While it doesn't exactly make you feel warm and fuzzy, inflammation is the body's totally healthy response to injury and infection, a way of defending ourselves by sending immune cells and key nutrients to the areas that need them most.
How do those fighter cells get there? Via increased blood flow, which in turn creates the redness, warmth, swelling and pain you likely associate with the word "inflammation." Say you cut your finger, and notice it turns a little red. "That's inflammation," says Dee Sandquist, RD, CDE, an Academy of Nutrition and Dietetics Spokesperson. "It helps to heal your finger."
But a small red cut that heals over time is entirely different from a state of chronic inflammation. This can be quite dangerous, in fact. When inflammation as an immune response is never "shut off," so to speak, the constant production of immune cells can do permanent damage, leading to cancer, heart disease, arthritis and Alzheimer's, among other health concerns. "When we don't see the inflammation system switch off, we end up in a detrimental state," says Julie Daniluk R.H.N., author of Meals That Heal Inflammation.
The causes of chronic inflammation can vary person to person, but include being overweight, experiencing lots of stress and even breathing polluted air, Women's Health reported. Lifestyle choices, like smoking or lack of exercise, also play a role. "Sedentary lifestyle, lack of sleep -- we have these repetitive insults that increase longer-term inflammation," says Jessica Black, N.D., author of The Anti-Inflammatory Diet and Recipe Book.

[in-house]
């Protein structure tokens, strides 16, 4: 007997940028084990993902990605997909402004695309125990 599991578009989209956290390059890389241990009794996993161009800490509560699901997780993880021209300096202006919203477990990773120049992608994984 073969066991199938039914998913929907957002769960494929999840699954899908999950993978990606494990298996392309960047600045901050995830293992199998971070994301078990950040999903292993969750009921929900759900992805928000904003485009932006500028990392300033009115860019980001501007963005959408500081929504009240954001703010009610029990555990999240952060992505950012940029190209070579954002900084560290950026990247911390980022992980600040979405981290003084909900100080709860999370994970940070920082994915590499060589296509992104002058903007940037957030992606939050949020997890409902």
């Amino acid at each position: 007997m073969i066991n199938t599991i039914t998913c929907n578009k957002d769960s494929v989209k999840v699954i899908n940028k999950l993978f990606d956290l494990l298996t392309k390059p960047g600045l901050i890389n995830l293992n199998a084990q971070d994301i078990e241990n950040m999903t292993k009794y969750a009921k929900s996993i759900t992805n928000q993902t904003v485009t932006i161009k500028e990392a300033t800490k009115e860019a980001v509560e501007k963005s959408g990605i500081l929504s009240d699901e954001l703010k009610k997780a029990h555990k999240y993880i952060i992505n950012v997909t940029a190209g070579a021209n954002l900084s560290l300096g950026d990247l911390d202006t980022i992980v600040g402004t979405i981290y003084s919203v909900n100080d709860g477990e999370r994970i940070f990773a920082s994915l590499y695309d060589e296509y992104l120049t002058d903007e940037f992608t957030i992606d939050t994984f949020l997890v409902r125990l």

The foods we choose to eat -- or not to eat -- can also affect inflammation. Getting your fair share of fruits, vegetables, whole grains, lean meat and omega-3 fatty acids -- similar, yes, to the Mediterranean diet -- has been suggested to have anti-inflammatory effects. "Diet can serve as a protective function," says Sandquist. "When our bodies are best nourished, we're able to heal quicker if we do cut our finger and maybe even prevent chronic inflammation." It's likely that no one food is to blame for causing inflammation, she says, but that your overall diet could contribute.
For now, anti-inflammatory diet guidelines are simply suggestions. More research is needed to truly understand the relationship between diet and inflammation and, in turn, disease, WebMD reported.
Still, there are some general ideas about what foods to avoid to keep inflammation and illness at bay. "There are foods that exaggerate inflammation because they themselves are irritants," says Daniluk. Here are some of the worst offenders you might want to avoid. Let us know what we forgot in the comments.